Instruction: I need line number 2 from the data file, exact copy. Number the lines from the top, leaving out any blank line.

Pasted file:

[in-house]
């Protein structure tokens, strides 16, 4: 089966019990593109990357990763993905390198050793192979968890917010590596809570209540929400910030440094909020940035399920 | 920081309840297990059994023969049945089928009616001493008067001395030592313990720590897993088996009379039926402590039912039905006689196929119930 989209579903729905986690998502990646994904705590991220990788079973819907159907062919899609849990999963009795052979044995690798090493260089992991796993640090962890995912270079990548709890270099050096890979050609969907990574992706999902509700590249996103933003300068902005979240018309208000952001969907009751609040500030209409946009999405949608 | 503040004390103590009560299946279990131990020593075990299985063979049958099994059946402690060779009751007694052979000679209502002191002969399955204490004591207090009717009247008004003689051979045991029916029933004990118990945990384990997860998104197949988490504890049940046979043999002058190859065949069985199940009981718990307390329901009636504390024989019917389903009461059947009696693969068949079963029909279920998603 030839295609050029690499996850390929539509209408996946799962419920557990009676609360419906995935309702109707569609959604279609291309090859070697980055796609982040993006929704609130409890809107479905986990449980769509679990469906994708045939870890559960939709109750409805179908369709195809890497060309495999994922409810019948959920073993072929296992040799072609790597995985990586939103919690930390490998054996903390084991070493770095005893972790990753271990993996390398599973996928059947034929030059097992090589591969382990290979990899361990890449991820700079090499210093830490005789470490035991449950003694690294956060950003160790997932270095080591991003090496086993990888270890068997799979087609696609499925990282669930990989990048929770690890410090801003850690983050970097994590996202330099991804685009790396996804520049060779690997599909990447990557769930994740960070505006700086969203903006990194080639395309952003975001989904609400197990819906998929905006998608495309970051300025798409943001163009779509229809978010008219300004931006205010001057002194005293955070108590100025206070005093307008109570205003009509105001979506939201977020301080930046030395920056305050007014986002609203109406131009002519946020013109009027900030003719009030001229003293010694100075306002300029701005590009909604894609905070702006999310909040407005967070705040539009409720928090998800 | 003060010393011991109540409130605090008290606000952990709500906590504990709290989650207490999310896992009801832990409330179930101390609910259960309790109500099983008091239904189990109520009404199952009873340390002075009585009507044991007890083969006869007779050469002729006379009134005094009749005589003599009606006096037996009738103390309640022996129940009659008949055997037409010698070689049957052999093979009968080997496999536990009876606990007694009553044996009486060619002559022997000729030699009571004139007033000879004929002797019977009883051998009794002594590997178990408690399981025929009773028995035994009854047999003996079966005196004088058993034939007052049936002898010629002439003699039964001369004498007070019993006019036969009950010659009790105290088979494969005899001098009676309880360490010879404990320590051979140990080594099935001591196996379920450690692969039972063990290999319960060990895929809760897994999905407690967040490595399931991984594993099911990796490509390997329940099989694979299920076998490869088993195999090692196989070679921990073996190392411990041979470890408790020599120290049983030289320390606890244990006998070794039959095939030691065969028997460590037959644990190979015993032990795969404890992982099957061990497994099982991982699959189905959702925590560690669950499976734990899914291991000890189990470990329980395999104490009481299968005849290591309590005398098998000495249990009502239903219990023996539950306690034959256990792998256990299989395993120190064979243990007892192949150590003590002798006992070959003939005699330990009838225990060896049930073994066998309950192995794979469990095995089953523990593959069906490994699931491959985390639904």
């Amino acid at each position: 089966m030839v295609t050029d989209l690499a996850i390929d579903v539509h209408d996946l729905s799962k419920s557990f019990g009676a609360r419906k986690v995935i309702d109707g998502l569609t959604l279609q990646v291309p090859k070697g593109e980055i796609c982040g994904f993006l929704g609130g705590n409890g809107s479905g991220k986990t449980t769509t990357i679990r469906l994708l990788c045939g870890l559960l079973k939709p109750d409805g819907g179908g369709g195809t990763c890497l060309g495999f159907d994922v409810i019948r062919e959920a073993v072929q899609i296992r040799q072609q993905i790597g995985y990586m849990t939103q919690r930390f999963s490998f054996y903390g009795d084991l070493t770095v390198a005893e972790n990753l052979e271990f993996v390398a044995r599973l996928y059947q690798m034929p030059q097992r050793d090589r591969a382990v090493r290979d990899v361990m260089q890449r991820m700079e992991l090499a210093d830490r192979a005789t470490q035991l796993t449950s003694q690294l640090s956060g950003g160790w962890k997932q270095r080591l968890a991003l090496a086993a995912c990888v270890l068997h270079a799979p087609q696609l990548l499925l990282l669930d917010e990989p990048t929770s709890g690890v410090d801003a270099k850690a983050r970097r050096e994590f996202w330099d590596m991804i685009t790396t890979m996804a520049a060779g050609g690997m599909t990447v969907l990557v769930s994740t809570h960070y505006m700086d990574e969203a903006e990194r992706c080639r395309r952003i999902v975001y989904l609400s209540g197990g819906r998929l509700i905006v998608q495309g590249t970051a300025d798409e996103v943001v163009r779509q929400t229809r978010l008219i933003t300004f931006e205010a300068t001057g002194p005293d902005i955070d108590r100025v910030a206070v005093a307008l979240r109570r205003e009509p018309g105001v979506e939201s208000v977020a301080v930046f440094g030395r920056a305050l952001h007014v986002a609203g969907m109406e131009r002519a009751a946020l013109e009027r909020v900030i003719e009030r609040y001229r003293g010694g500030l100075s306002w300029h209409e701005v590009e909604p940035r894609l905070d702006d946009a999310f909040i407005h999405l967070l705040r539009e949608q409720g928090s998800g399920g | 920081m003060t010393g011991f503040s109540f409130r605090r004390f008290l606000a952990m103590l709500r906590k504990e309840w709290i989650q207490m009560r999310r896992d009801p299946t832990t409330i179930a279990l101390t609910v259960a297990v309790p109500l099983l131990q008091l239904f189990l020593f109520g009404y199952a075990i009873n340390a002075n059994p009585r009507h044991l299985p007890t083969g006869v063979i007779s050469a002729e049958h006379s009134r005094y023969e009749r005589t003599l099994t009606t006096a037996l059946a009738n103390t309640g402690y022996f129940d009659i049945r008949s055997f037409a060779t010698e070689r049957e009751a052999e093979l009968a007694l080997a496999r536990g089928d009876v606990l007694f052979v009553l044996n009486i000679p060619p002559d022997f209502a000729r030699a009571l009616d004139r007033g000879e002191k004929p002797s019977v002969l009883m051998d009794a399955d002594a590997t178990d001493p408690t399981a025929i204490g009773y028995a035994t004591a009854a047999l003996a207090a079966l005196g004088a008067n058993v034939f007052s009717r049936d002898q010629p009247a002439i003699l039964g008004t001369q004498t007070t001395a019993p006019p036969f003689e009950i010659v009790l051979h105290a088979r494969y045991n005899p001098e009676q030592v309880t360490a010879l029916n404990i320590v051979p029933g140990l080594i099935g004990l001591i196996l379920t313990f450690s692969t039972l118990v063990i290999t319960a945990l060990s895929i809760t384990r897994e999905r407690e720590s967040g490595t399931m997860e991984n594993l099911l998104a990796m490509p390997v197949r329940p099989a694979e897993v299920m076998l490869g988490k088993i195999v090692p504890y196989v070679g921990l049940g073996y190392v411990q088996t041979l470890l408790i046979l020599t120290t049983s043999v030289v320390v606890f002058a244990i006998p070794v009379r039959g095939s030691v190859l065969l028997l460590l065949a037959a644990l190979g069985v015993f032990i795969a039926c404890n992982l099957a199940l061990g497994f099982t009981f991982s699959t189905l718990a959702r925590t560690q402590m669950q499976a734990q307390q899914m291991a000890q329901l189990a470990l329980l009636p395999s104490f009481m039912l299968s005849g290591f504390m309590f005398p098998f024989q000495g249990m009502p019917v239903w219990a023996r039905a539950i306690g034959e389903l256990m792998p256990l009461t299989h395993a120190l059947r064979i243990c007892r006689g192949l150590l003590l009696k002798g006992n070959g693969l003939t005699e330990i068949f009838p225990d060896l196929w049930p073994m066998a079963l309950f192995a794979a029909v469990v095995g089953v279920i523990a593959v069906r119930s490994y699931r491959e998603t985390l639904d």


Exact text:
């Protein structure tokens, strides 16, 4: 089966019990593109990357990763993905390198050793192979968890917010590596809570209540929400910030440094909020940035399920 | 920081309840297990059994023969049945089928009616001493008067001395030592313990720590897993088996009379039926402590039912039905006689196929119930 989209579903729905986690998502990646994904705590991220990788079973819907159907062919899609849990999963009795052979044995690798090493260089992991796993640090962890995912270079990548709890270099050096890979050609969907990574992706999902509700590249996103933003300068902005979240018309208000952001969907009751609040500030209409946009999405949608 | 503040004390103590009560299946279990131990020593075990299985063979049958099994059946402690060779009751007694052979000679209502002191002969399955204490004591207090009717009247008004003689051979045991029916029933004990118990945990384990997860998104197949988490504890049940046979043999002058190859065949069985199940009981718990307390329901009636504390024989019917389903009461059947009696693969068949079963029909279920998603 030839295609050029690499996850390929539509209408996946799962419920557990009676609360419906995935309702109707569609959604279609291309090859070697980055796609982040993006929704609130409890809107479905986990449980769509679990469906994708045939870890559960939709109750409805179908369709195809890497060309495999994922409810019948959920073993072929296992040799072609790597995985990586939103919690930390490998054996903390084991070493770095005893972790990753271990993996390398599973996928059947034929030059097992090589591969382990290979990899361990890449991820700079090499210093830490005789470490035991449950003694690294956060950003160790997932270095080591991003090496086993990888270890068997799979087609696609499925990282669930990989990048929770690890410090801003850690983050970097994590996202330099991804685009790396996804520049060779690997599909990447990557769930994740960070505006700086969203903006990194080639395309952003975001989904609400197990819906998929905006998608495309970051300025798409943001163009779509229809978010008219300004931006205010001057002194005293955070108590100025206070005093307008109570205003009509105001979506939201977020301080930046030395920056305050007014986002609203109406131009002519946020013109009027900030003719009030001229003293010694100075306002300029701005590009909604894609905070702006999310909040407005967070705040539009409720928090998800 | 003060010393011991109540409130605090008290606000952990709500906590504990709290989650207490999310896992009801832990409330179930101390609910259960309790109500099983008091239904189990109520009404199952009873340390002075009585009507044991007890083969006869007779050469002729006379009134005094009749005589003599009606006096037996009738103390309640022996129940009659008949055997037409010698070689049957052999093979009968080997496999536990009876606990007694009553044996009486060619002559022997000729030699009571004139007033000879004929002797019977009883051998009794002594590997178990408690399981025929009773028995035994009854047999003996079966005196004088058993034939007052049936002898010629002439003699039964001369004498007070019993006019036969009950010659009790105290088979494969005899001098009676309880360490010879404990320590051979140990080594099935001591196996379920450690692969039972063990290999319960060990895929809760897994999905407690967040490595399931991984594993099911990796490509390997329940099989694979299920076998490869088993195999090692196989070679921990073996190392411990041979470890408790020599120290049983030289320390606890244990006998070794039959095939030691065969028997460590037959644990190979015993032990795969404890992982099957061990497994099982991982699959189905959702925590560690669950499976734990899914291991000890189990470990329980395999104490009481299968005849290591309590005398098998000495249990009502239903219990023996539950306690034959256990792998256990299989395993120190064979243990007892192949150590003590002798006992070959003939005699330990009838225990060896049930073994066998309950192995794979469990095995089953523990593959069906490994699931491959985390639904």